Address ————–

04 Feb 2015                                                                                                                                              Our Ref:

Dear  ——-

This is to inform you that due to missed appointments at this practice, we are unable to provide you further treatment.

Practice policy and guidance from the local Primary Care Trust is clearly displayed in the waiting area and on appointment cards

If you wish to find another local dentist, please call the team of patient Advice Liaison Services (PALS) on 0800 3899 092 or 0208 3833 322

Alternatively, there is a list of local NHS dentist with letter.

Yours truly,


A.We use these 3 letters



We see from our records that you failed to attend the practice for your

……………………………. appointment on ……………………………….

We hope that you are well and this was simply an oversight.


Surgery time was, however, booked for your appointment. If you are unable to attend an appointment, we ask that you give us at least 24 hours’ notice. Because we did not know that you would not be attending, we were unable to offer your surgery time to another patient.

In accordance with National Health Service policy, there is no charge for wasted surgery time. However under these guidelines, if you miss a second appointment, you may not be entitled to further treatment here.

If you have any queries, please do not hesitate to contact us.

Yours sincerely

2nd (last chance)



We see from our records that you failed to attend the practice for your

……………………………. appointment on ……………………………….We hope that you are well and this was simply an oversight.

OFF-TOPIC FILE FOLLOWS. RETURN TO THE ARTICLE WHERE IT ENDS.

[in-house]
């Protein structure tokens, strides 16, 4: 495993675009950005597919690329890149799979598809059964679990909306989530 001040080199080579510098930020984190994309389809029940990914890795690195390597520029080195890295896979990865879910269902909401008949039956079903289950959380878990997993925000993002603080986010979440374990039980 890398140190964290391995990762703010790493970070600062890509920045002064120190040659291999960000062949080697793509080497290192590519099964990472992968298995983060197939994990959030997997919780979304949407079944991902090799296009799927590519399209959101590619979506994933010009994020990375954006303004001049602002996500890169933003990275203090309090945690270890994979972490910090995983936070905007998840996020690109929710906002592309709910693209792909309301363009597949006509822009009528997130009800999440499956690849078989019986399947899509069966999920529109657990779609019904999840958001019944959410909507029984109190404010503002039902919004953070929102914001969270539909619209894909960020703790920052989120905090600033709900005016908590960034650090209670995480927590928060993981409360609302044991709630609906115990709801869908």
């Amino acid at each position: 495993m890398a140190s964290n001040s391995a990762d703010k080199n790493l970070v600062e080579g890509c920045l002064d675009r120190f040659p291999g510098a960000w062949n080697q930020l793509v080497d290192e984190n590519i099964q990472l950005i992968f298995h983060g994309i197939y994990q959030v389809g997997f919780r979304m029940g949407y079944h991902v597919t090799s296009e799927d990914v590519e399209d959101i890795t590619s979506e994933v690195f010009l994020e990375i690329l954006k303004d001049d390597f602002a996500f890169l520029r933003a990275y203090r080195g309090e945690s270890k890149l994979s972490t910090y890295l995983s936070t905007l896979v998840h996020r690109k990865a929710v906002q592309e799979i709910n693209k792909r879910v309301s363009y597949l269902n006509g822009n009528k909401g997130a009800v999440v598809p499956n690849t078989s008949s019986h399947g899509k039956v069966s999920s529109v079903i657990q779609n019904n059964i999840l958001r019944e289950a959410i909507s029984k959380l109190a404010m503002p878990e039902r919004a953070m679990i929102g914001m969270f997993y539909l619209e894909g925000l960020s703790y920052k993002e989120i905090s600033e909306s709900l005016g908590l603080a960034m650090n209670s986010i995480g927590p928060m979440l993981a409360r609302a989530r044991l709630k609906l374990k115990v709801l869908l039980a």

Surgery time was, however, booked for your appointment. If you are unable to attend an appointment, we ask that you give us at least 24 hours’ notice. Because we did not know that you would not be attending, we were unable to offer your surgery time to another patient.

As we informed you after your previous missed appointment, the National Health Service policy states that after two failed appointments, patients may not be entitled to further treatment. Your dentist is prepared to give you one more warning, but please be aware, if you miss another appointment your registration at this practice will be terminated.

If you have any queries, please do not hesitate to contact us.

Yours sincerely

3rd  (Strick off letter)


We see from our records you failed to attend your ……………………. appointment on …………………………………….

You were informed after your last missed appointment that under National Health guidelines there is no charge for wasted surgery time. However, now you have missed a third appointment, you are no longer entitled to treatment at this practice.

Therefore, you can obtain a list of alternative dentists from the NHS Choices website at

Yours sincerely


November 2015

Registered Manager Regulations and Legal Implications (Nov 2015)

Q. I’ve been asked my Principals to become our CQC Registered Manager (currently my boss holds this title!).

Are you able to give me a few pointers as to what the legal implications of this could be for me & any advice you may have as to whether I should accept/decline this role?

A.With regards to the legal implications of becoming a registered manager, please see our advice in this regard.

Registered Manager Regulations and legal implications

As a registered manager there is a particular regulation that you will need to abide by to satisfy your role. The specific regulation in relation to a registered manager is the Health and Social Care Act 2008 (Regulated Activities) Regulations 2014: Regulation 7

The intention of this regulation is to ensure that people who use services have their needs met because the regulated activity is managed by an appropriate person.

Under Regulation 7 the registered manager must show that she:

·      Is of good character. This would mean demonstrating character traits such as honesty, trustworthiness, reliability and respectfulness.

·      Is able to properly perform tasks that are intrinsic to their role.

·      Has the necessary qualifications, competence, skills and experience to manage the regulated activity.

·      Has supplied them with documents that confirm their suitability.